Most people who were alive in 1963 can tell you exactly where they were when they heard President John F. Kennedy had been assassinated.

Most people who were alive in 1963 can tell you exactly where they were when they heard President John F. Kennedy had been assassinated.

But 50 years later, not many can say they waved to the president just hours before he was shot.

Jim Agan, a former Orange Township trustee who moved to central Ohio in 1968, was living on the west side of Fort Worth, Texas, in 1963. When he heard Kennedy's motorcade would be passing through the city Nov. 21, he grabbed his 10-day-old son, Mike, and took a spot on the motorcade route.

"The motorcade was coming about a block and a half from where I lived," Agan said. "I had a little boy who was 10 days old at the time, so I thought, 'I'll take him out and let him see the president.' "

While a president's visit in 2013 often leads to a mob scene, Agan was able to get closer than anyone could today.

"I took Mike's little hand and the car came up and I had him wave at Kennedy," he said. "Kennedy kind of grinned and waved back. He was less than 10 feet away."

The next day, Agan was at a car dealership in Dallas while Kennedy was being driven through the streets. He didn't attend, but said the crowd noise was enough to be heard from several blocks away.

"I was talking to the guy at the dealership and suddenly we heard a bang, and a few seconds later a couple more bangs," Agan said. "People started running everywhere. Kennedy's limo started speeding up and sped onto the freeway ... I remember turning to the guy I was talking to and just wondering what the hell was going on; we had no idea."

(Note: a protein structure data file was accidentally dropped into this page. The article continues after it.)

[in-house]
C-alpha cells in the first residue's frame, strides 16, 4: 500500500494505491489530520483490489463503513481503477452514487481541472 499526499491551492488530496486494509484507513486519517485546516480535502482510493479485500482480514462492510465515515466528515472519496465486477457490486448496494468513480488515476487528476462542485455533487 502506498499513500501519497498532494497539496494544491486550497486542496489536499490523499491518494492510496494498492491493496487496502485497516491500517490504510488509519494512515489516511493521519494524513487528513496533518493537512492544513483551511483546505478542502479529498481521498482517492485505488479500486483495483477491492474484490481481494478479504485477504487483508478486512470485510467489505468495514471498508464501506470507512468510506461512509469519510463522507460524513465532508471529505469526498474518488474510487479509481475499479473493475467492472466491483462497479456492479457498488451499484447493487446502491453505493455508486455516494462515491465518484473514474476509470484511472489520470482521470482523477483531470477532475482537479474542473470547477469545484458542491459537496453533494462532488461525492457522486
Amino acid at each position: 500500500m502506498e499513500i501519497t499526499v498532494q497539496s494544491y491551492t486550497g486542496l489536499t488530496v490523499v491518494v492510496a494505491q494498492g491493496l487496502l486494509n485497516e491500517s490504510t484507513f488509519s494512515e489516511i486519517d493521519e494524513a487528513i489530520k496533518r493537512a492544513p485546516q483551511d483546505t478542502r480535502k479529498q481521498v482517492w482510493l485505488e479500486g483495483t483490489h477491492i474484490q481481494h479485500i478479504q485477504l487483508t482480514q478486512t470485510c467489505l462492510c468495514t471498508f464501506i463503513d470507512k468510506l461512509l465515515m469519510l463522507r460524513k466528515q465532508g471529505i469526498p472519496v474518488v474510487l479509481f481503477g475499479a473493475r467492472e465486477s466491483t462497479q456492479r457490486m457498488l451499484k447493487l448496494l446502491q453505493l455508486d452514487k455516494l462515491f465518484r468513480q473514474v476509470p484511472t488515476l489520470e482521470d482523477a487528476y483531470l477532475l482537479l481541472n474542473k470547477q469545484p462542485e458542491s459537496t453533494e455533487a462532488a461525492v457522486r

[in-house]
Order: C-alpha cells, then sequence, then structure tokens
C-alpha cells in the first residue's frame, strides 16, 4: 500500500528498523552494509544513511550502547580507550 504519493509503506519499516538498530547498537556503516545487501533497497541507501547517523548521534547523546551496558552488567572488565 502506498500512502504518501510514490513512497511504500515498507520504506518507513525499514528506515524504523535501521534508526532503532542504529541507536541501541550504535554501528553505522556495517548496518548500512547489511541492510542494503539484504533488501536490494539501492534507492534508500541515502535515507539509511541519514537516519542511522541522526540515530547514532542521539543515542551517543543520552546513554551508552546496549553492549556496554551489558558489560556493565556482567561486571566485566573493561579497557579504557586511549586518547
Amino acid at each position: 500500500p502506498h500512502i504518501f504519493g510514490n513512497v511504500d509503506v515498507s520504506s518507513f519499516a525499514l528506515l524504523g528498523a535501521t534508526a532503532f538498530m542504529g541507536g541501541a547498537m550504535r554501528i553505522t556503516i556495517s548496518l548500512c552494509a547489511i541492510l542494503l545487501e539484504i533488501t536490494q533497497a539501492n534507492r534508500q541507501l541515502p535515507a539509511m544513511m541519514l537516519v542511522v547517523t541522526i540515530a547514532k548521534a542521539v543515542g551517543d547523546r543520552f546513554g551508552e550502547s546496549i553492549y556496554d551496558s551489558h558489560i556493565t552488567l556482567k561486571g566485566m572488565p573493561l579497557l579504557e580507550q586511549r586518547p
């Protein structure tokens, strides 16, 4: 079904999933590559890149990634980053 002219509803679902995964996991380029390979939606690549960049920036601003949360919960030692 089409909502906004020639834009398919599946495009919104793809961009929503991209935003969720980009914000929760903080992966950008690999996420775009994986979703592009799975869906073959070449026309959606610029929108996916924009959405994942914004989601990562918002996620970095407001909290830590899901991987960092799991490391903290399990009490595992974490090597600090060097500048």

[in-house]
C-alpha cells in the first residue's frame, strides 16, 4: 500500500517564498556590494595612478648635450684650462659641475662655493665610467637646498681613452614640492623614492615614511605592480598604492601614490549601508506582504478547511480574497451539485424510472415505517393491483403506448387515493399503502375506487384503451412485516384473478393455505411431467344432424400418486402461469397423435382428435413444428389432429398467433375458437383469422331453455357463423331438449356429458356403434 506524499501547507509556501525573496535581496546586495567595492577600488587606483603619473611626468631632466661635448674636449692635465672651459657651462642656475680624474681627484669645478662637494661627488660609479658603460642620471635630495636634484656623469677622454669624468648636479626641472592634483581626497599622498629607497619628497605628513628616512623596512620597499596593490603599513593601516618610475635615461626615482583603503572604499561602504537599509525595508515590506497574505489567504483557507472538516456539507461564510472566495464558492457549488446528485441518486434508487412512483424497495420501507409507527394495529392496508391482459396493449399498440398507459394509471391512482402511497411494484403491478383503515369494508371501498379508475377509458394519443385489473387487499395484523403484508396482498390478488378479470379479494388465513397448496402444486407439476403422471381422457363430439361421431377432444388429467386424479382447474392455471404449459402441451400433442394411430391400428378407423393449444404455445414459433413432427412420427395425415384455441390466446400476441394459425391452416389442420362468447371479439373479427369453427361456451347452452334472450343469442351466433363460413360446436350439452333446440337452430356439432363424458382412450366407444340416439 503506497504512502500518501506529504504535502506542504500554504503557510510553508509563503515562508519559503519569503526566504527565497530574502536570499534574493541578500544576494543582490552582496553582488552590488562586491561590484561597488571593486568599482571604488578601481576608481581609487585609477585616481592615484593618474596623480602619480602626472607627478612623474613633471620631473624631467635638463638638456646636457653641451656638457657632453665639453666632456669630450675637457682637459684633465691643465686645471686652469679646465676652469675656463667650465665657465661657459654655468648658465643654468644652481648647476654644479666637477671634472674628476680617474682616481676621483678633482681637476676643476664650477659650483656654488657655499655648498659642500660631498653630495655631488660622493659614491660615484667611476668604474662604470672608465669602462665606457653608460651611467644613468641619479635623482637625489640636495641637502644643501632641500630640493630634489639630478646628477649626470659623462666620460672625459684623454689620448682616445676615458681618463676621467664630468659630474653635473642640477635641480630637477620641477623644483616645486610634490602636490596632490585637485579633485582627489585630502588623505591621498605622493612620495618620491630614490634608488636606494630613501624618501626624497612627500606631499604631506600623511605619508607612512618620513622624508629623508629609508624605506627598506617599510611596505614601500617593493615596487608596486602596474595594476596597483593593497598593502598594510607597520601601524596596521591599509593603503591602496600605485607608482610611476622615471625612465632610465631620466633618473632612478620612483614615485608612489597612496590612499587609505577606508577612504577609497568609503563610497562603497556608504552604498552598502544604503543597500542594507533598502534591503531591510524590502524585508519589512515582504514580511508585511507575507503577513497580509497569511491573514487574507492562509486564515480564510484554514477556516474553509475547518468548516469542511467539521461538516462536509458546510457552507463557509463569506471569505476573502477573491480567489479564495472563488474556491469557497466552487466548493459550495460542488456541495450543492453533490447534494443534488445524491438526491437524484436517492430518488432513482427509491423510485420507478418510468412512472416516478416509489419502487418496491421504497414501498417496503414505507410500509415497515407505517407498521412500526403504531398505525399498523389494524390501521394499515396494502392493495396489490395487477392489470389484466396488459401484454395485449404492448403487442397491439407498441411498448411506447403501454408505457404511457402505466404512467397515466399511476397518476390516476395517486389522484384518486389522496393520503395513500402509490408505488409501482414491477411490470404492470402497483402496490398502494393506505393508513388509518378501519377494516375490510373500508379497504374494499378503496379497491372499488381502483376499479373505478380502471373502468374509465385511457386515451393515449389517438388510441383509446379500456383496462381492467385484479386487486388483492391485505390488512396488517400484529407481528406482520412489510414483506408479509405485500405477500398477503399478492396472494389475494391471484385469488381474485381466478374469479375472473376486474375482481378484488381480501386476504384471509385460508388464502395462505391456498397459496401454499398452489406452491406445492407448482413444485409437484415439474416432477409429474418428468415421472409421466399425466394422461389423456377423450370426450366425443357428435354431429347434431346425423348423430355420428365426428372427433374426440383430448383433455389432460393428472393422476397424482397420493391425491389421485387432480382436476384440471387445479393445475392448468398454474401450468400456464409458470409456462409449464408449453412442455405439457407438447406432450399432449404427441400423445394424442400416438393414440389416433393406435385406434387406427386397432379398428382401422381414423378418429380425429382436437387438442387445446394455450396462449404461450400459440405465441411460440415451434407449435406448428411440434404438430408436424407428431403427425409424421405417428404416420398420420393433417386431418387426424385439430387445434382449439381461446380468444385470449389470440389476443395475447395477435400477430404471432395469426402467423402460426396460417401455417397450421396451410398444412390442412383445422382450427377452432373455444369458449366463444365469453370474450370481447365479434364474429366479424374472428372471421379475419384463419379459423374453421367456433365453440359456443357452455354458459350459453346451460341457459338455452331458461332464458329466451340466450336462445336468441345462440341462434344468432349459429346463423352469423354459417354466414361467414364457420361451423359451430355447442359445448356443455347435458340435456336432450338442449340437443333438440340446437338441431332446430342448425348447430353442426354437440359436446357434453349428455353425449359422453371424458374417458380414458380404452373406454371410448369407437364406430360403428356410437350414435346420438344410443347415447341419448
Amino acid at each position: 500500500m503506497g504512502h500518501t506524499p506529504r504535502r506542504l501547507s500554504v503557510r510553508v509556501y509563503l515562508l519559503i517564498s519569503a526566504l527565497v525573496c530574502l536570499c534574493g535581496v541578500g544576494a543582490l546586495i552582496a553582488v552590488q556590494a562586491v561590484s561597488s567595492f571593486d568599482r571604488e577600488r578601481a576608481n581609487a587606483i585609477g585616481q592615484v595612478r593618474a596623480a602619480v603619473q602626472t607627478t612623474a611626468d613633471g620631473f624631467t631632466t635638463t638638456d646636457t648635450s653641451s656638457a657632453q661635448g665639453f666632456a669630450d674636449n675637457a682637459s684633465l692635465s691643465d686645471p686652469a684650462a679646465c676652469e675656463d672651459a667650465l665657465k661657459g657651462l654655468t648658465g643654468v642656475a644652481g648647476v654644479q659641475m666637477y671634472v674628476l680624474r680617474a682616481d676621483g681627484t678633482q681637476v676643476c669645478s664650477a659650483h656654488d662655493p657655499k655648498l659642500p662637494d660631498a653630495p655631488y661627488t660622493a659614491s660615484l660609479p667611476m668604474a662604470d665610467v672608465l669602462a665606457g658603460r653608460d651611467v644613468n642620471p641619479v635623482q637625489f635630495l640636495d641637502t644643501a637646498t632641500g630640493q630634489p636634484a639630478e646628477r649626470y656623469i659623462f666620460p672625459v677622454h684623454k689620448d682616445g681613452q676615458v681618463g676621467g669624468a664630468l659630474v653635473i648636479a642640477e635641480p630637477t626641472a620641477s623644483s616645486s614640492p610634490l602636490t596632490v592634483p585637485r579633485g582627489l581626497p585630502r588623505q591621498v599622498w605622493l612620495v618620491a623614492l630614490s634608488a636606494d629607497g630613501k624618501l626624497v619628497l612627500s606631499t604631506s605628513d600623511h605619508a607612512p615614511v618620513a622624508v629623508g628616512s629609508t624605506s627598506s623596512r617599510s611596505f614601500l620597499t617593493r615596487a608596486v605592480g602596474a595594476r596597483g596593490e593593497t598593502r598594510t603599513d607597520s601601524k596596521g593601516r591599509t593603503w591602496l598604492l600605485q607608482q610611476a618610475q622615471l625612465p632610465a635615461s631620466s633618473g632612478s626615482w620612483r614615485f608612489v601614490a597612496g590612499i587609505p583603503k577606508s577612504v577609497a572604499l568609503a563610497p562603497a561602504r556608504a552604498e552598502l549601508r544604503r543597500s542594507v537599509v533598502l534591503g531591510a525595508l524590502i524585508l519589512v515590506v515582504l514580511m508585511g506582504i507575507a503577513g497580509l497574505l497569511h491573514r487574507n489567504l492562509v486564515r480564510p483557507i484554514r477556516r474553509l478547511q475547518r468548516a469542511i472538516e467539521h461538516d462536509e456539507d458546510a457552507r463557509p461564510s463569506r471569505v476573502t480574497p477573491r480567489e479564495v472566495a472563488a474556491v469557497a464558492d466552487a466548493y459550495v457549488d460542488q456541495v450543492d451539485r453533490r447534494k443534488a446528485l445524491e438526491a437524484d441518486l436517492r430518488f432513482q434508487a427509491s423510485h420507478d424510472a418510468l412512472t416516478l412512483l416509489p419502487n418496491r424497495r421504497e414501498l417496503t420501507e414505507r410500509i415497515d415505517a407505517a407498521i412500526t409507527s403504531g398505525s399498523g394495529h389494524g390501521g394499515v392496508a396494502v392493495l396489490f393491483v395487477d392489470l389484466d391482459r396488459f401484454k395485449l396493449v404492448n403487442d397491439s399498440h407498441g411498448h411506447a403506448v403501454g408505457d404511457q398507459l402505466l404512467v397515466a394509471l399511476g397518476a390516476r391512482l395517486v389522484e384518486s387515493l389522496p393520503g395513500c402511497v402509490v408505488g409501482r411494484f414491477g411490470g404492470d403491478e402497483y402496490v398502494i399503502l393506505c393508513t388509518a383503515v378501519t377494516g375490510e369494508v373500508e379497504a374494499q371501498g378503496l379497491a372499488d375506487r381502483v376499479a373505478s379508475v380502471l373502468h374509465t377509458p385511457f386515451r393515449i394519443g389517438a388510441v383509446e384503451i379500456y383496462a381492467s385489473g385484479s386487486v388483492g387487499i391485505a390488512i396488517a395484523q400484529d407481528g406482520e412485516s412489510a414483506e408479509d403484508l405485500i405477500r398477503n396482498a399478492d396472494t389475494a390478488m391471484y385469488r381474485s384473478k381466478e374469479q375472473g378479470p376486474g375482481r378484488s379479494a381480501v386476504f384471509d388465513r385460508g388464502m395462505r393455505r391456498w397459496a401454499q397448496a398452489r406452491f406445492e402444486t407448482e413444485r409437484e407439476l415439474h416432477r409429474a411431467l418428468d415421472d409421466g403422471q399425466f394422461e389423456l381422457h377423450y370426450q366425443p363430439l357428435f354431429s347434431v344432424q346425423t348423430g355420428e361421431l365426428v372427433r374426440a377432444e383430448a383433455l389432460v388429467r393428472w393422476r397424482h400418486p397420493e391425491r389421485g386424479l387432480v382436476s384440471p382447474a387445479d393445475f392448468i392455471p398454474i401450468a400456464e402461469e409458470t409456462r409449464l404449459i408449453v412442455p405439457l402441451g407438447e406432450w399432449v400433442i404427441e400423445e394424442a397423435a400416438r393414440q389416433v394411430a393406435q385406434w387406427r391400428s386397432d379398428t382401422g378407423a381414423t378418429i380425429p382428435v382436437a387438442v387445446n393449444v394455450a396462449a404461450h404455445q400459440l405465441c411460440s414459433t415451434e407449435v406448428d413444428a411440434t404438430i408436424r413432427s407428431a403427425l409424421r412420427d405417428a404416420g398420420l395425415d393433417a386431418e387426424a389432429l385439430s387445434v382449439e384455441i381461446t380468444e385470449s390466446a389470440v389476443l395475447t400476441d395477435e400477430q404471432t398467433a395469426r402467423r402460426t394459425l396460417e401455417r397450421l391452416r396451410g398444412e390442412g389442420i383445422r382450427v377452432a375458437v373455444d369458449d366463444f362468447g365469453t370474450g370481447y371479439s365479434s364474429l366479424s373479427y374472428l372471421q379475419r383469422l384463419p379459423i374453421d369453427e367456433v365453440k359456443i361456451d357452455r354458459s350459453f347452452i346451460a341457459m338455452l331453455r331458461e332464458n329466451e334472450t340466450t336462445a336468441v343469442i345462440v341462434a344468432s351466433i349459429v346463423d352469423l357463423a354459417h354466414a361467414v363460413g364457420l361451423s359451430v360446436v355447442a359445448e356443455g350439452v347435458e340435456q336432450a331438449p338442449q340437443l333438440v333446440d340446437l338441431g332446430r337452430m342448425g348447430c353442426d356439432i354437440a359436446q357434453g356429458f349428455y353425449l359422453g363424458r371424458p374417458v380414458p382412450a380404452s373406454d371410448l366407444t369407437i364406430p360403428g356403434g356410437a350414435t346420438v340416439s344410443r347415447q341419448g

Agan's proximity to the events made them even more intense, he said, and the harsh contrast from the experience of the previous night to the day of the shooting was particularly unsettling.

"It was a scary moment in my life, to go from the night before in a very peaceful mood, to seeing the catastrophe the next day," he said. "I was watching all the stuff on TV about the assassin and the assassination of the assassin and thinking, 'I was pretty close to that.' "

Fifty years later, Agan, 75, said he still thinks about his brush with Kennedy's final days and is most struck by how different a presidential visit is handled today.

"In retrospect, I was thinking about when he came through Fort Worth, there was very little security by today's standards," he said. "He was just going down a little four-lane road in a residential area. There were some cops on motorcycles escorting the car, but nobody was canvassing the crowd or putting up security things or anything like that."

While the security was different, so was the reaction to tragedy in 1960s Texas.

"Nobody was really scared or anything like that. It wasn't an Al-Qaida group or anything like that," he said. "Things happened like that in Texas all the time. Somebody got pissed off, pulled out their Colt and took care of it. Shooting someone when you were pissed off at them was just ... oh well."

But "oh well," is far from how Agan felt about the assassination, and it wasn't until after the fact that he realized the impact of the event he had witnessed.

"It was kind of profound. I had seen him the night before up close," he said. "I don't have any mementos or anything, but I'll never forget it."